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We soon meet the kind and honorable Vincent, who at the beginning of the story is third in line to the throne, and sees a dark future for himself of waiting in the wings forevermore, before fate finally calls him to become King. He is not particularly impatient for the throne, but he feels completely unmoored, drifting from day to day, just waiting for the day to arrive when he is able to perform the role that he was conceived to fulfill. Both Vincent and Khosa are victims of generations of fate and tradition; until the day they meet, when they see a true reflection of themselves in each other. It is only then that they begin to truly question their futures and whether the end can justify the means.

 

 

 

 

Add to this a cast of characters from different tribes with competing ambitions, and motivations, who are now put into situations where they have no choice but to question their own fates. The reader watches as the earth shifts beneath them all, and eons of tradition and rituals begin to be questioned by all. Is the future really set in stone?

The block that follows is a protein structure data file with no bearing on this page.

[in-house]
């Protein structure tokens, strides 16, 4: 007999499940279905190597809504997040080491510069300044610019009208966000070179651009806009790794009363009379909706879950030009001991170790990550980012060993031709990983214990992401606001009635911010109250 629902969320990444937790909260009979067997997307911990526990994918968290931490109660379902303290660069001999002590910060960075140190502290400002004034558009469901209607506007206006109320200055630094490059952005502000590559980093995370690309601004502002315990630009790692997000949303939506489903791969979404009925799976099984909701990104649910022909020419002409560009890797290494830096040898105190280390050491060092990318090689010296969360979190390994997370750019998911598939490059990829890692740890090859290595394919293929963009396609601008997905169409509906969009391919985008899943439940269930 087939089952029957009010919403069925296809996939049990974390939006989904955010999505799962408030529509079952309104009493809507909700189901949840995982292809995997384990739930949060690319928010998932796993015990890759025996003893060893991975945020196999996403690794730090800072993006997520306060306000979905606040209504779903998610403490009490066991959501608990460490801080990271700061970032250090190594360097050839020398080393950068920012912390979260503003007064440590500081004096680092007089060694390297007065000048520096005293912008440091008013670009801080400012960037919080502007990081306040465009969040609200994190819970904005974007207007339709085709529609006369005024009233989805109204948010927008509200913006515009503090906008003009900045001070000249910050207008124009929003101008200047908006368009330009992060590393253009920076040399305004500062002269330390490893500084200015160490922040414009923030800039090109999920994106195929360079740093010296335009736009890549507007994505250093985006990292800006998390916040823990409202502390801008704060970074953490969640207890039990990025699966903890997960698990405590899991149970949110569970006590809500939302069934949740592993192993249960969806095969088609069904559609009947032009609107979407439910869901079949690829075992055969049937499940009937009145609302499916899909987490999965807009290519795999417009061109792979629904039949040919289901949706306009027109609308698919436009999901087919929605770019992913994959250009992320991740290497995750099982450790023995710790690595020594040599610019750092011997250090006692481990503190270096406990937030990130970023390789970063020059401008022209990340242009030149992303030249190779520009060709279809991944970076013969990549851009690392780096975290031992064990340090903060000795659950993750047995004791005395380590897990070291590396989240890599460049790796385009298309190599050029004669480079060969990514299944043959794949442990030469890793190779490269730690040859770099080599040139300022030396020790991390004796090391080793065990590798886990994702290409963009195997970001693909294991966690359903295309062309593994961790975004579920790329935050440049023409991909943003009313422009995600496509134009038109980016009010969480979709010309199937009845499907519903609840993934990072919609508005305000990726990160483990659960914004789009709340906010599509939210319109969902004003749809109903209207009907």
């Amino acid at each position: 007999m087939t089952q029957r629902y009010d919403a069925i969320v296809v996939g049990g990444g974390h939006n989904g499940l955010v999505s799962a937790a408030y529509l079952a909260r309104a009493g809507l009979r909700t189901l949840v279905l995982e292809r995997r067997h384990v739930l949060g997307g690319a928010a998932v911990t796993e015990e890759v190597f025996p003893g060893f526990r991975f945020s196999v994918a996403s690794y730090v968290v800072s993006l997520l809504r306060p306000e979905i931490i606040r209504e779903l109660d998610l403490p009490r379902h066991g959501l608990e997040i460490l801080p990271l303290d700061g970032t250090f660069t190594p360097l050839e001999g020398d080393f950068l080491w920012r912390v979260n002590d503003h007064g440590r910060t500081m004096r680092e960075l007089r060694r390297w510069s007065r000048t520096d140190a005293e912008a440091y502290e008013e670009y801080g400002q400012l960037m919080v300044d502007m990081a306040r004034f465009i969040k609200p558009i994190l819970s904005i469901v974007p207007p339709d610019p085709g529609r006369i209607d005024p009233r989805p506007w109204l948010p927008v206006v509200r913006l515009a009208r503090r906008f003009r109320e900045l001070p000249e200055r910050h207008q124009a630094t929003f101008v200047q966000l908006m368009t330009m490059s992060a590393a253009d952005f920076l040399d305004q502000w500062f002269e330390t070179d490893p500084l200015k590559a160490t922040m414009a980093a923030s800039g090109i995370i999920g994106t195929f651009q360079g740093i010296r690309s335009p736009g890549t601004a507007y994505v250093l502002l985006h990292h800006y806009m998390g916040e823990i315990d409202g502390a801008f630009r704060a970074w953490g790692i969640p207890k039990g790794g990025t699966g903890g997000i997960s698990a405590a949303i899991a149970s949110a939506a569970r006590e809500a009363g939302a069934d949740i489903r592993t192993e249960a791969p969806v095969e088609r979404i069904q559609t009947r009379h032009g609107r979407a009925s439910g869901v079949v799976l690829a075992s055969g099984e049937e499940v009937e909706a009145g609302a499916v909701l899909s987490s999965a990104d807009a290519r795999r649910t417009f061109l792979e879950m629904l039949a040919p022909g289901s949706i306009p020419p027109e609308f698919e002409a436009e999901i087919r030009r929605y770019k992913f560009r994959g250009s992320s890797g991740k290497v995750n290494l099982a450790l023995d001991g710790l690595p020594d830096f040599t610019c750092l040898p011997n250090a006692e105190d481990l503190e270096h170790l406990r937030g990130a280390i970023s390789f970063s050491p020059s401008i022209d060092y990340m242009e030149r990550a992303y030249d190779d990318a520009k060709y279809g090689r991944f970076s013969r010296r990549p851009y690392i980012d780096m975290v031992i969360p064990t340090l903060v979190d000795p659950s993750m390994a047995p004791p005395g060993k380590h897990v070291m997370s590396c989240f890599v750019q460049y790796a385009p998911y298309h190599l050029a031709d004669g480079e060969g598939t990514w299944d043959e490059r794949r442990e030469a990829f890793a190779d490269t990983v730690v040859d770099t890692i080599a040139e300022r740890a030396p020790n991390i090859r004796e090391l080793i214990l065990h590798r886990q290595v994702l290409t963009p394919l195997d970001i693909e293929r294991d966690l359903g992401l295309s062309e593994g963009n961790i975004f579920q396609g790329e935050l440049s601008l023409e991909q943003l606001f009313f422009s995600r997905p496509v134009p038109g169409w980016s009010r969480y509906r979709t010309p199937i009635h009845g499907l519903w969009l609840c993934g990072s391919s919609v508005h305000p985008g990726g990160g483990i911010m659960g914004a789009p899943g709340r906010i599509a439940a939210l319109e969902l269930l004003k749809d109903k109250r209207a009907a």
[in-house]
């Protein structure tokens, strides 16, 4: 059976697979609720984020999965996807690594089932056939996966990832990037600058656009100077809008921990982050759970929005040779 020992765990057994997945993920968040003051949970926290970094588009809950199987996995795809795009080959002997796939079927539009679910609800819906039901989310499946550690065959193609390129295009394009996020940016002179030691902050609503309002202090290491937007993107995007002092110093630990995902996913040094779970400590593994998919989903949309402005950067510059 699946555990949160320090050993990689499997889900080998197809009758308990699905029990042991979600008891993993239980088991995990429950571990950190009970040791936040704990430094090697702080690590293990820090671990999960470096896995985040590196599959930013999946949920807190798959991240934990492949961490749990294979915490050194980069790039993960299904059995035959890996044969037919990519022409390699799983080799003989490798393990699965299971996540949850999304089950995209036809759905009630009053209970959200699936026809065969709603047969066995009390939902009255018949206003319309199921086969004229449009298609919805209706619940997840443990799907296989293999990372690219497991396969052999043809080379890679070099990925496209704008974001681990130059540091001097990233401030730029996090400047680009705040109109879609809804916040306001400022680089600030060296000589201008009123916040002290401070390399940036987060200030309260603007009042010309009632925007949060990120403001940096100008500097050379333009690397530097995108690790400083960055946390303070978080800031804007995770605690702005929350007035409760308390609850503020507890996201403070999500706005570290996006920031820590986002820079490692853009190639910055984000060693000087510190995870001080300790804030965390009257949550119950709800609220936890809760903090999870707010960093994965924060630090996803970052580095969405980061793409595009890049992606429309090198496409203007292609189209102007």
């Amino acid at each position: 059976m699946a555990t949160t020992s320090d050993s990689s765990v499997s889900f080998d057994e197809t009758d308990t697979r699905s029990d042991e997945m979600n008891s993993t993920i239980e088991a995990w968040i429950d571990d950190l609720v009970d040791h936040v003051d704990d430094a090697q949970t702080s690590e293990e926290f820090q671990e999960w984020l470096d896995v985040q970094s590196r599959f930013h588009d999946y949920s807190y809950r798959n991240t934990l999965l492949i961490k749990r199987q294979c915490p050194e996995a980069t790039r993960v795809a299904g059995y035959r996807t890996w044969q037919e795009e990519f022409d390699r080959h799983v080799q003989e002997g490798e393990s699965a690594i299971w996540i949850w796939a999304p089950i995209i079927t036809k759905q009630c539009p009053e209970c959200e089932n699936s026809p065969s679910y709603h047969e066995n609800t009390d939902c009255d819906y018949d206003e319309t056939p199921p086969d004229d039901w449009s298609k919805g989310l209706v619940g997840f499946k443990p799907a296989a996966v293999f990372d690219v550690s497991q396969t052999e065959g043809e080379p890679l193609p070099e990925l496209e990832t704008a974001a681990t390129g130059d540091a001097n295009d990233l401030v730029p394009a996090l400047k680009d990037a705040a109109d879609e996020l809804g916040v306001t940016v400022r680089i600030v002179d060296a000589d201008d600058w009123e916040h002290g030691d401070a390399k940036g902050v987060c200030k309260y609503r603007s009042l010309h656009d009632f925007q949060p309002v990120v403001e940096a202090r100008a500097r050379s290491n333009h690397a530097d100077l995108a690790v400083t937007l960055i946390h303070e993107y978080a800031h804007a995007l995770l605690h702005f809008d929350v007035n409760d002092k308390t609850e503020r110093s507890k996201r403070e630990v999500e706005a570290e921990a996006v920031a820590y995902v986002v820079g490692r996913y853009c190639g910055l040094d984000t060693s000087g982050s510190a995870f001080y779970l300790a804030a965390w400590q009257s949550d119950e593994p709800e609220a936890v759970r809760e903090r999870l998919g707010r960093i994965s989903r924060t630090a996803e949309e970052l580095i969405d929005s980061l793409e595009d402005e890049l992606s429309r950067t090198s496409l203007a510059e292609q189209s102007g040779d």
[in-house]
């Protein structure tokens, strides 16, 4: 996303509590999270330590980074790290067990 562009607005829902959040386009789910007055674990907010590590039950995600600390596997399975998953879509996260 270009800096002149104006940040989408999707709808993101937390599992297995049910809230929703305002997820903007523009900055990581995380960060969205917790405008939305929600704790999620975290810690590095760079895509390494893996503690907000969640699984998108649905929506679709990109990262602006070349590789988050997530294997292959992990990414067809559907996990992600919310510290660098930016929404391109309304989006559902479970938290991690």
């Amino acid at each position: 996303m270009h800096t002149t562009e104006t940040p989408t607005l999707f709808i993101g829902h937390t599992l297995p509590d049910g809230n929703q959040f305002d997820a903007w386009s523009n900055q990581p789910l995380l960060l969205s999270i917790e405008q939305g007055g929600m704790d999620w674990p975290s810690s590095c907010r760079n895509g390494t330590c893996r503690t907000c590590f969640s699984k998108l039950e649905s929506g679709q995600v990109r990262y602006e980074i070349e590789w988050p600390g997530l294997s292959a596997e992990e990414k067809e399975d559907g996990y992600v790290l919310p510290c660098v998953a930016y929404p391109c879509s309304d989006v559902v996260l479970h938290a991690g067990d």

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I found this book to be well written, and I had no problem with the flow, despite the constant changing of perspectives and very short chapters. McGinnis deftly picks up the story from character to character as the perspective shifts, and she slips easily into the soul of the next person. Each chapter is headed with the characters name, to further assist, and avoid confusion.